By Dave Lindorff
I have a 2001 Honda Civic CX. Just like most Americans, I have for years been racing that car around ignoring speed limits, accelerating out of intersections, racing ahead at light changes as if I were coming out of starting blocks, ignoring things like checking my tire pressure, and so on.
Two weeks ago, though, I read about eco-driving, and thought I'd give it a try. I filled up the tank, took a lot of crap out of the trunk that I'd been lugging around for no good reason, set the air pressure at the manufacturer's specs, changed the air filter (it was pretty clogged), changed the oil to fully synthetic, and started driving conservatively. I stuck to the posted speed limits on local and highway, used my cruise control wherever possible to avoid needless accelerations, kept a good distance behind other vehicles to avoid unnecessary braking, avoided fast accelerations, turned off the engine altogether when stopped at a light or in traffic jams, and gave myself plenty of time to get to appointments.
The result: My mileage leapt from 27 mpg to 38.5 mpg! For the math challenged, that's a 42% improvement in gas mileage!
I know from earlier experience when I owned a Chevy Nova, and I let the muffler go too long, that I could do even better if I poked a little hole in the muffler. Reduce the back pressure on the engine, and while it might run a little noisier, you'll boost your mileage another 5-10% on a small-engined vehicle.
Think about this a minute. If American drivers, who are nearly all congenital speeders, were to suddenly start driving according to the posted signs, and better yet, if the nation were intelligent enough to go back to a 55 mpg national speed limit, we would gain far more than all the offshore drilling and North Slope drilling that could possibly be done. And we'd be helping to slow global warming at the same time, instead of just spewing more carbon into the already smoggy atmosphere.
A side benefit--but by no means a minor one--of my change in driving habits, is that I'm more relaxed. Driving slower, and giving other cars more room, makes for a much less tense ride, and by allowing myself a few extra minutes to make my appointments, I am relaxed about getting places on time.
I already wrote earlier about ways we're planning on saving on heating costs by shutting up parts of the house this coming winter during the coldest months. Americans for the most part live in houses that are way too large for our needs. When I was in China, most of our friends' families lived in two small rooms--sometimes in just one room. We aren't talking about doing that, but we are talking about living in four or five when it's cold. I don't have the figures, but my guess is we'll save maybe 30 percent on our winter heating bill by doing that.
Notice that these are not little incremental savings. They are huge.
If I drive my car 20,000 miles a year, the difference in the number of gallons of gas I buy, driving my old way and eco-driviing, is 220, which at $4/gal is almost $900. As for heating, if I can go from 2000 gallons of heating oil a winter to 1400 gallons, that could end up saving me as much as $1400, so altogether we're talking about my avoiding burning 880 gallons of oil-based fuel and saving myself well over $2000 in the process. That's a pretty good deal for me and my family, and for the environment, at very little or really no sacrifice on our parts.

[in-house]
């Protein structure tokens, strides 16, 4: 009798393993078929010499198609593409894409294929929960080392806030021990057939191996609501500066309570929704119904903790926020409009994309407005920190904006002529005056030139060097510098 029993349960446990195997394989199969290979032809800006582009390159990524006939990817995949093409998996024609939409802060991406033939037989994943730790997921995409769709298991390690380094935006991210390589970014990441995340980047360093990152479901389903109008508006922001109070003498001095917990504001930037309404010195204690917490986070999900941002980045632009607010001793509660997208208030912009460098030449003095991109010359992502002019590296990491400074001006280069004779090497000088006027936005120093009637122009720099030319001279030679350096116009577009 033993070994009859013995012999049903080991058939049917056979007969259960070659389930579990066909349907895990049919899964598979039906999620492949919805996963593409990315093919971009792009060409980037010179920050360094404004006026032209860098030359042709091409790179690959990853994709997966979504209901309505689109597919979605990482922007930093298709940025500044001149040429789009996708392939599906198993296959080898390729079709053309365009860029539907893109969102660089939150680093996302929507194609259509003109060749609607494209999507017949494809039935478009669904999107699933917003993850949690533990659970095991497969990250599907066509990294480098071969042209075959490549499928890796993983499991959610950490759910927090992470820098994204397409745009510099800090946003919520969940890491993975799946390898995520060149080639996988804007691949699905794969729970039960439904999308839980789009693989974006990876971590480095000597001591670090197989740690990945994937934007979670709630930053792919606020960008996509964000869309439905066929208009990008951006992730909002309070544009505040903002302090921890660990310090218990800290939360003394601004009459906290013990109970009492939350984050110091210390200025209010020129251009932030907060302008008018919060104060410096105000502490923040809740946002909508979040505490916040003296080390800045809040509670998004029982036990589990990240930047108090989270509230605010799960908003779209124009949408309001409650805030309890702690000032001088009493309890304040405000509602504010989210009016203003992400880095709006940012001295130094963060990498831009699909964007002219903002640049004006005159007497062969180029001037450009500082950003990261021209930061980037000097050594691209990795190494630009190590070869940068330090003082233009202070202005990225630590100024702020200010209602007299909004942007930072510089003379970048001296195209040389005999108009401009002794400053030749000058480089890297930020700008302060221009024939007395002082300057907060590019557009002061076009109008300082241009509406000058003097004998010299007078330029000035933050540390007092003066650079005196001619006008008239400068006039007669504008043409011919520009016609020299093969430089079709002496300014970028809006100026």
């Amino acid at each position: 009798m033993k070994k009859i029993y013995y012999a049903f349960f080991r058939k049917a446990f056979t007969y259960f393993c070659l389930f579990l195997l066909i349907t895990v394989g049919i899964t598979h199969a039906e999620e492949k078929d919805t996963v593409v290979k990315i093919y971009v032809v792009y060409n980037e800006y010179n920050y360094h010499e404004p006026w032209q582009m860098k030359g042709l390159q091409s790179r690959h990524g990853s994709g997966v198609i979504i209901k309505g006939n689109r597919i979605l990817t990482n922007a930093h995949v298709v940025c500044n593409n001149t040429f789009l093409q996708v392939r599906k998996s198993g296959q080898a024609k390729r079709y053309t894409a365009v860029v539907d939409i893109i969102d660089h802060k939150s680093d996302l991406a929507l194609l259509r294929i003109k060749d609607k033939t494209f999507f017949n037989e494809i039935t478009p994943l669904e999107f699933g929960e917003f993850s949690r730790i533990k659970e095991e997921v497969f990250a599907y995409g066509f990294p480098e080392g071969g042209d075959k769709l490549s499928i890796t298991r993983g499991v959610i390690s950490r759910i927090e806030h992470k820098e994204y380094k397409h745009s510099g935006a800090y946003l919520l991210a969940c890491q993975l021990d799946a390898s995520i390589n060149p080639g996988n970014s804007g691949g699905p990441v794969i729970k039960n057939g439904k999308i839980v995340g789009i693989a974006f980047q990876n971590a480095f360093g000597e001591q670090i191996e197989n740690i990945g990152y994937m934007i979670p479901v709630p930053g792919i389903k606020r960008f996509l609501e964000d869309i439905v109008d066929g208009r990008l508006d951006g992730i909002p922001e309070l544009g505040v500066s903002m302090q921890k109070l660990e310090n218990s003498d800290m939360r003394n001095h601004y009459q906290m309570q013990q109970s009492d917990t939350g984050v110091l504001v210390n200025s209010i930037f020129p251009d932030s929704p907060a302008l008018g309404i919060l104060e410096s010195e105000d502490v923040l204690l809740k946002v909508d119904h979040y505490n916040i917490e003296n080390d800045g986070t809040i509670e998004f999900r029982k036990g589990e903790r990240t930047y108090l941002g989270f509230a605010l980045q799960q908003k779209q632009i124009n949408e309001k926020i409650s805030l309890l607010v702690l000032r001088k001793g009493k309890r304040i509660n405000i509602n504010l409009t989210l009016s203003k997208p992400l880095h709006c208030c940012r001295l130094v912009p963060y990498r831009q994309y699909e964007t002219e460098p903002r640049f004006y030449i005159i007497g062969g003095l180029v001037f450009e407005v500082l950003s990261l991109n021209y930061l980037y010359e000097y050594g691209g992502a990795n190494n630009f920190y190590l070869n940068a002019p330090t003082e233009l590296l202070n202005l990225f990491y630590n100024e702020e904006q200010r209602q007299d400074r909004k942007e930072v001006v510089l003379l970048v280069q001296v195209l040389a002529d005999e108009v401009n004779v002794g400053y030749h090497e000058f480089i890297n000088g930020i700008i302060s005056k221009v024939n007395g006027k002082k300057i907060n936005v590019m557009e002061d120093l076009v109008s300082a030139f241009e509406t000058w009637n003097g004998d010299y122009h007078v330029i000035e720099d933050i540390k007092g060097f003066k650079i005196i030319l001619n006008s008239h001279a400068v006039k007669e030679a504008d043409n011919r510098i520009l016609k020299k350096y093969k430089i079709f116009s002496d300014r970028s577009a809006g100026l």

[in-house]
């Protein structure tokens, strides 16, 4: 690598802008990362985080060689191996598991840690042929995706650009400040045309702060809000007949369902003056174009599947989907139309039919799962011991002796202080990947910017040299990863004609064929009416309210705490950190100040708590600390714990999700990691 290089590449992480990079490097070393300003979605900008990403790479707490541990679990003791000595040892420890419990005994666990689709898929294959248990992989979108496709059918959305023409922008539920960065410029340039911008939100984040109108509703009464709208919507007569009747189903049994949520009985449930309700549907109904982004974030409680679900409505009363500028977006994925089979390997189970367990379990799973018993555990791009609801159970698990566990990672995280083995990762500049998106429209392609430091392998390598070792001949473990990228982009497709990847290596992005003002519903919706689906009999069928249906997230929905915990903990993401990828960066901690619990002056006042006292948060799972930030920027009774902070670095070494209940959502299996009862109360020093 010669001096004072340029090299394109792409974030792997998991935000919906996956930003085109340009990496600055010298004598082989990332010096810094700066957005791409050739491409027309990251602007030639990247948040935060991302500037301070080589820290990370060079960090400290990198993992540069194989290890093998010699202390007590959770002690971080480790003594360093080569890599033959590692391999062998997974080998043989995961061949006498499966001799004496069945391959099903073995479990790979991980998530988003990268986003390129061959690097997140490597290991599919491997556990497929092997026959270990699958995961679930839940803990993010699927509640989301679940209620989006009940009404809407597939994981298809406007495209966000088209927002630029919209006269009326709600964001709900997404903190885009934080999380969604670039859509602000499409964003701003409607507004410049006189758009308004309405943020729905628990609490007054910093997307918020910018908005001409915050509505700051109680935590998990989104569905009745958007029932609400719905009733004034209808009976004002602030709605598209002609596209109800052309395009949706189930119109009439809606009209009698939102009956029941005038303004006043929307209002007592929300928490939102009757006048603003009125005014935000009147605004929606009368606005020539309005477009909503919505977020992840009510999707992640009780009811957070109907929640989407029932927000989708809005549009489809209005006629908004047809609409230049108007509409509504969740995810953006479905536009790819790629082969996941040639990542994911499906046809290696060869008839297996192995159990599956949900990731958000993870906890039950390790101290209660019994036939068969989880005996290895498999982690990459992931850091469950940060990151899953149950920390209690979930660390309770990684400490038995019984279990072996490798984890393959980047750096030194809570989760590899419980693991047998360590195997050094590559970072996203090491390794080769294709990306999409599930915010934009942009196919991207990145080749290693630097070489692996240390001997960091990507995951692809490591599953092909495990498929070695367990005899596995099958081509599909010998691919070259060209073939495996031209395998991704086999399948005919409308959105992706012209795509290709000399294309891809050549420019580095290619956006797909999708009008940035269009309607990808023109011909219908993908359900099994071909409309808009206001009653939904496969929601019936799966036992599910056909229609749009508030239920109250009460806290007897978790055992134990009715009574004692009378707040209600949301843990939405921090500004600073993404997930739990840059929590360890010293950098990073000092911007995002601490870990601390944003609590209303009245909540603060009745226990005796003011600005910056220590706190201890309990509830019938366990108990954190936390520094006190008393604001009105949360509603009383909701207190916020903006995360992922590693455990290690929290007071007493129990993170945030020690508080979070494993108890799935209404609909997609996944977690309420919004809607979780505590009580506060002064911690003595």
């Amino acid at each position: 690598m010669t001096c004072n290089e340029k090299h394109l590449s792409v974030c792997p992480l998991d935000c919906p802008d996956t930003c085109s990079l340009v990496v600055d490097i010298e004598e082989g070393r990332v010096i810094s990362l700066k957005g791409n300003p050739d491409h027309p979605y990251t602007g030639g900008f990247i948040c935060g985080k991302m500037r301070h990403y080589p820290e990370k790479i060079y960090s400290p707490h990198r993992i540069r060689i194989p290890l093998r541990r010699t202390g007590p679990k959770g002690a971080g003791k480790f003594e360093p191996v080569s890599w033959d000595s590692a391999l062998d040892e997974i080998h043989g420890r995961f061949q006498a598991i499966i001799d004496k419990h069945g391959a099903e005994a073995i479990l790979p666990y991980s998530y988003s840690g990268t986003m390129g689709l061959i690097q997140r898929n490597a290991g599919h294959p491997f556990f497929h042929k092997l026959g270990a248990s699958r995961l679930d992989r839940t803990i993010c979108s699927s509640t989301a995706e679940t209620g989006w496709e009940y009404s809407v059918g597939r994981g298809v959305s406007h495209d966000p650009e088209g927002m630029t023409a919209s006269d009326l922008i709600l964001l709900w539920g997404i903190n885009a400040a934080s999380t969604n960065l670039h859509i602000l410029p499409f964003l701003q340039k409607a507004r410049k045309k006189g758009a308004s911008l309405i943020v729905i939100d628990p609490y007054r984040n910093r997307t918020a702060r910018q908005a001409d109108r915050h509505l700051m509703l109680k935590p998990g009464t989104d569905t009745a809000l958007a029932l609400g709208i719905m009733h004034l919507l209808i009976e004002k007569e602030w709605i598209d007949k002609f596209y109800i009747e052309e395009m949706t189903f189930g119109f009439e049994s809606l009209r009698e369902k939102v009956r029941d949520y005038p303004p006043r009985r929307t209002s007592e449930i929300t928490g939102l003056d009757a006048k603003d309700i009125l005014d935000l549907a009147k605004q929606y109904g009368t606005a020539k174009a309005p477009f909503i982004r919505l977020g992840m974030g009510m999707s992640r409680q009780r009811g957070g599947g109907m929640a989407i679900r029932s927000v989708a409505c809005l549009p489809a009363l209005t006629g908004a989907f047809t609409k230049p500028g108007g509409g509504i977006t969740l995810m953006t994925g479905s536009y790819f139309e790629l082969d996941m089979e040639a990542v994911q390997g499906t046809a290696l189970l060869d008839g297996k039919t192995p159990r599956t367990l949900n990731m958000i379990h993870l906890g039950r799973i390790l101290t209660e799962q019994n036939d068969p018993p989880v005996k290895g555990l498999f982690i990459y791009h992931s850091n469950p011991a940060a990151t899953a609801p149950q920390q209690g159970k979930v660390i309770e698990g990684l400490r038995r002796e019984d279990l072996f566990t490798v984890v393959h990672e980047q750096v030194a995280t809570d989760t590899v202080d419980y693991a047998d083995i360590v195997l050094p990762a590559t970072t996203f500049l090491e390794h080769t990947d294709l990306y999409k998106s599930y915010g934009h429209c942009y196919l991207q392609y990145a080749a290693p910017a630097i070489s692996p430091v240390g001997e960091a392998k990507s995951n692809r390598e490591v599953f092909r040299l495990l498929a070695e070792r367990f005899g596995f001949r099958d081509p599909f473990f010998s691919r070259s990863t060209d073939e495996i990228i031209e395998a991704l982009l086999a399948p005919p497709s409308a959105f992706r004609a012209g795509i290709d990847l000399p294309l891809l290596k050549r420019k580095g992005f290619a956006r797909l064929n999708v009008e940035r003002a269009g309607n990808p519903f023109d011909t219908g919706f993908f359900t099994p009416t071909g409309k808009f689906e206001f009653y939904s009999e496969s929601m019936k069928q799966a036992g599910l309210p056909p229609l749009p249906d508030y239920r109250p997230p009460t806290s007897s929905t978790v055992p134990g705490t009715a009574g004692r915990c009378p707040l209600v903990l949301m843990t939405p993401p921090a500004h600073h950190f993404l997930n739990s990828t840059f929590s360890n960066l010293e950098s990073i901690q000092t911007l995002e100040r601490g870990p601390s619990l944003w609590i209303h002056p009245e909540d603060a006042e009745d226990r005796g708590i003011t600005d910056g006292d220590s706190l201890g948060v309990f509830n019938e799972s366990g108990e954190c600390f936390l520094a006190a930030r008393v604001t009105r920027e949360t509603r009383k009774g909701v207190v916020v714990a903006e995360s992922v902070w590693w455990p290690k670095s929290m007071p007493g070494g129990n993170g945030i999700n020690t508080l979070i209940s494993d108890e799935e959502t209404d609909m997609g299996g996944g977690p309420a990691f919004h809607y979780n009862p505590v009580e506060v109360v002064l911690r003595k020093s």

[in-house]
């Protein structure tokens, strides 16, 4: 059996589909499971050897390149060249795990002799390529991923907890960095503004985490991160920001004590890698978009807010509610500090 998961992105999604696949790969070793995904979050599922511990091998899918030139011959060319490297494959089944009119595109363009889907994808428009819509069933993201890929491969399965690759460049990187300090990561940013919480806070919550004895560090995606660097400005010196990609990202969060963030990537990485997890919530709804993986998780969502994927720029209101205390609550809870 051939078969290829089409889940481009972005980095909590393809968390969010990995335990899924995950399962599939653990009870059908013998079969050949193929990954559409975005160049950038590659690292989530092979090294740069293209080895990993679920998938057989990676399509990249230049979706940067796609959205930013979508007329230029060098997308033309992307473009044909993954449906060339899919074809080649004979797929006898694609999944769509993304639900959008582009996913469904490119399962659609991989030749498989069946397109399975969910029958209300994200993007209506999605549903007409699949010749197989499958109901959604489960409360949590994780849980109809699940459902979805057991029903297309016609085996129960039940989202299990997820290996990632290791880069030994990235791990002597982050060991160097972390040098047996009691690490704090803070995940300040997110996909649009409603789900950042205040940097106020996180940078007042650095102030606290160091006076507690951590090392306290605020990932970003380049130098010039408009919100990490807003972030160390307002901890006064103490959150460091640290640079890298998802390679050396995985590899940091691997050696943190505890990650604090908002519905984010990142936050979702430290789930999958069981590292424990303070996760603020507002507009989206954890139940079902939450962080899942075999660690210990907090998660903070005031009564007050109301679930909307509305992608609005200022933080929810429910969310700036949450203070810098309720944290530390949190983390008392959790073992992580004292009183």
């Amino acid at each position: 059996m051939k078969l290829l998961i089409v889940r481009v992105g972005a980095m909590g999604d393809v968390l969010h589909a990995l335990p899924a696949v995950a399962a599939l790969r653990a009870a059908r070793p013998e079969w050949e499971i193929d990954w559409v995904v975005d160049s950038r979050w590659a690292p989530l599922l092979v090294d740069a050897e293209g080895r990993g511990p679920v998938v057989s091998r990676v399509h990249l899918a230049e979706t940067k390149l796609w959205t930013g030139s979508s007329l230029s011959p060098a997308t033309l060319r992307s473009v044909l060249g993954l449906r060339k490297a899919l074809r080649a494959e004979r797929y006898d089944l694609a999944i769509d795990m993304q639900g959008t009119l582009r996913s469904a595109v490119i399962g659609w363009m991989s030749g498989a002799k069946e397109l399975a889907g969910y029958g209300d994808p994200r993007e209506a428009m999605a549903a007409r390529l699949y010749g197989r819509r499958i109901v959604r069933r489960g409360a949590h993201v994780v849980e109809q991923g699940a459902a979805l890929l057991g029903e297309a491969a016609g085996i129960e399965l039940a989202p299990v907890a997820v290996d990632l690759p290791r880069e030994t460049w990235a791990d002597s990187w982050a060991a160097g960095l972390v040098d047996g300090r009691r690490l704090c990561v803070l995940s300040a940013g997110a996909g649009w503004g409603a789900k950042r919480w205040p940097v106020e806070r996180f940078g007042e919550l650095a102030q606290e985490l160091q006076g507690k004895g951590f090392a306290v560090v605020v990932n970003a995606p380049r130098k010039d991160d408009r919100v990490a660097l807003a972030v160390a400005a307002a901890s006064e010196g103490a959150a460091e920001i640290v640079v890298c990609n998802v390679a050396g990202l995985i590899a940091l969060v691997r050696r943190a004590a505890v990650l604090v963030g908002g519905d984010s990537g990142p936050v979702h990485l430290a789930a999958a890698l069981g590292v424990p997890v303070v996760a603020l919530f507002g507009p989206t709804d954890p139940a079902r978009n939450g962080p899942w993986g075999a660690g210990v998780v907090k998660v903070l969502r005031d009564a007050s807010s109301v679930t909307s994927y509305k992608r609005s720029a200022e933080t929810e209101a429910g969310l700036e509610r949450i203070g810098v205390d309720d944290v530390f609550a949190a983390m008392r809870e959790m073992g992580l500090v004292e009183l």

The idea that Republicans and the McCain campaign would mock this kind of conservation is pretty pathetic. But Obama didn't go far enough.
What we really need instead of cheap-shot criticism of conservation tactics is leadership for a national campaign to get everyone to do the same thing. All those people who were so quick to buy those stupid plastic American flags to put on their antennas and attach to the windows of their cars so they'd flap wildly in the wind as they sped along burning up imported Arab oil after 9/11 2001 would be much more patriotic if they'd just slow down, get rid of all the extra pseudo-patriotic wind resistance, and start cutting their oil consumption. (They might even save enough to be able to make a catch-up payment or two on their mortgages, and avoid a foreclosure notice.)
Then we can move on to serious steps. Instead of spending hundreds of billions of dollars to repair the highway infrastructure over the next 20 years, for example, as politicians are talking about doing, why not admit that 20 years from now we're not going to be using all those highways and bridges? Sure we need to fix the dangerous bridges, but most of those billions should be spent on researching, developing, and disseminating non-carbon-based energy alternatives for both heating/cooling and for transportation.
An MIT research team has just developed a technology for using solar power to directly produce hydrogen using readily available materials and plain water--a system that, if not distorted and controlled by the energy industry, could lead to energy-self-sufficient households! A people with any collective intelligence would be demanding government support to develop this solution as rapidly as possible. I'd be happy to see my tax dollars spent on a program that would free me of a $6-7000 annual fuel bill that I'm sure will be much higher five years from today.
Meanwhile, if I'm not on my bike or at home working in my un-air-conditioned home office, you can find me driving at a leisurely pace on the roads in and around Philadelphia. As for the people behind me cursing and honking, as they look at the back of my car, like it or not they're seeing the future.